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Monday, March 27, 2023 at 12:15pm
Uris Hall, G08
Talk by Jomy Abraham
Wars, pogroms, environmental catastrophes, and resulting refugee crises turn certain geographies into killing fields. We are witnessing ‘unproductive’ geographies and population groups being abandoned to perish. The contemporary world is seeing new modes of narratives and texts emerging from such death-worlds which demand scholarly attention. Agricultural lands in India have turned into death-worlds where a massive number of suicides have been reported since the mid-1990s. Economic policies implemented by consecutive governments, the introduction of GM crops with inadequate research along with changing climate patterns have pushed a vast population into great distress and the agricultural sector as a whole into a crisis. Situating the suicide notes of farmers from India as texts emerging from a geography of abandonment and death, this paper intends to understand how the act of writing and the text, when the self is anticipating to cease, become ‘the political’ act. A suicide note is the final, desperate means for a ‘suiciding’ farmer to speak in a political voice. Having been written at the cusp of life and death, these texts open up a multiplicity of styles, forms, and materiality to acquire the characteristics of ‘public texts’ with the potential to unsettle the state narratives. Discussing these texts in their singularity within the larger context of the continuing agrarian crisis, the paper will argue how the suicide notes as public texts negotiate for the farming community in the age of necro-power.
Dr. Jomy Abraham is a Visiting Scholar at the South Asia Program, Mario Einaudi Center for International Studies, Cornell University. She received her Ph.D. from the Centre for English Studies, Jawaharlal Nehru University, India, in 2021. Her thesis titled Thanatowritings: Death, Self and Writing in the Farmers’ Suicide Notes from Vidarbha Region, Maharashtra is an interdisciplinary work that draws from literary philosophy, environmental humanities, political theory, and critical suicidology studies to understand texts and authors emerging from geographies where death is ubiquitously present. She obtained her MPhil degree from the Department of English, University of Hyderabad, India. Her dissertation titled De/reterritorialising the Nation: Gender Politics in the Short Stories of Contemporary Women Writers in Kerala tries to understand the shift in the gender politics in the stories of women writers from Kerala to problematise the idea of a nation. She is a literary studies scholar interested in the philosophy of literature, death and literature, death and contemporary cultures, environmental humanities, gender and literature, and Indian English fiction. She has published both peer-reviewed and popular articles. She is currently working towards publishing her book titled Suicide Studies: Philosophy, History, and Politics (a rough English translation) in Malayalam, her first language.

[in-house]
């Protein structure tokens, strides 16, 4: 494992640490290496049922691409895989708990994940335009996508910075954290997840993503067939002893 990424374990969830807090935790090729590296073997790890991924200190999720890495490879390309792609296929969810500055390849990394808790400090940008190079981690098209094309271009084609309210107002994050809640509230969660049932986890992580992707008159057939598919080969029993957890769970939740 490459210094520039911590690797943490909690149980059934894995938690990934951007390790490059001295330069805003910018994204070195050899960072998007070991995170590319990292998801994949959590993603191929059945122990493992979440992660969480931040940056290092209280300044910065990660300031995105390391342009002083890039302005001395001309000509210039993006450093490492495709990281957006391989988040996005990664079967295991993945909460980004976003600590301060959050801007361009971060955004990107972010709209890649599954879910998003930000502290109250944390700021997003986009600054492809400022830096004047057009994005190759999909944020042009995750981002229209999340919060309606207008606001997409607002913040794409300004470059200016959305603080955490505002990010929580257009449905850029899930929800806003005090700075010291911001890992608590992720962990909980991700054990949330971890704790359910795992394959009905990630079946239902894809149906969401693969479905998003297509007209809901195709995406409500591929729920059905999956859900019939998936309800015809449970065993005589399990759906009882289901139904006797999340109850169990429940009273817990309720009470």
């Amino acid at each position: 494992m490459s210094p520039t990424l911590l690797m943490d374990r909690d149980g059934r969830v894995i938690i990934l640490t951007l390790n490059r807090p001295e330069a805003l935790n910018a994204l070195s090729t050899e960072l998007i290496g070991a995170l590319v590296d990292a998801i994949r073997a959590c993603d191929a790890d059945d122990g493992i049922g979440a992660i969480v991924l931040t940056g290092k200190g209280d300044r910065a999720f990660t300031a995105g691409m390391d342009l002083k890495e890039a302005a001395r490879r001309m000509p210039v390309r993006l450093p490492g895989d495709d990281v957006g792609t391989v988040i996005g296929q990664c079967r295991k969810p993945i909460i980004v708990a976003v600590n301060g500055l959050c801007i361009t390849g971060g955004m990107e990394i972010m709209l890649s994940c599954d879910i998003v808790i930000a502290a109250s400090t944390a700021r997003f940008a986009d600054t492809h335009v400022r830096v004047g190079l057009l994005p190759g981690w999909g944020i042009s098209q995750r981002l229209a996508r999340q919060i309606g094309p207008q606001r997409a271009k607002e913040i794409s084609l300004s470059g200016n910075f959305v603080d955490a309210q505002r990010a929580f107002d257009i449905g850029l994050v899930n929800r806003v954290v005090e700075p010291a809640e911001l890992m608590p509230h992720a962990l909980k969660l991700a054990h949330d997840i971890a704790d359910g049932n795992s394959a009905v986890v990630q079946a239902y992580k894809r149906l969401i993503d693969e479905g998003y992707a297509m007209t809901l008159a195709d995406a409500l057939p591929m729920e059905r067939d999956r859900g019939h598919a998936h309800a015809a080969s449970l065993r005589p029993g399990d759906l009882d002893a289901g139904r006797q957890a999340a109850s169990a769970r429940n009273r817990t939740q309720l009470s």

Mario Einaudi Center for International Studies, Asian Studies, South Asia Program
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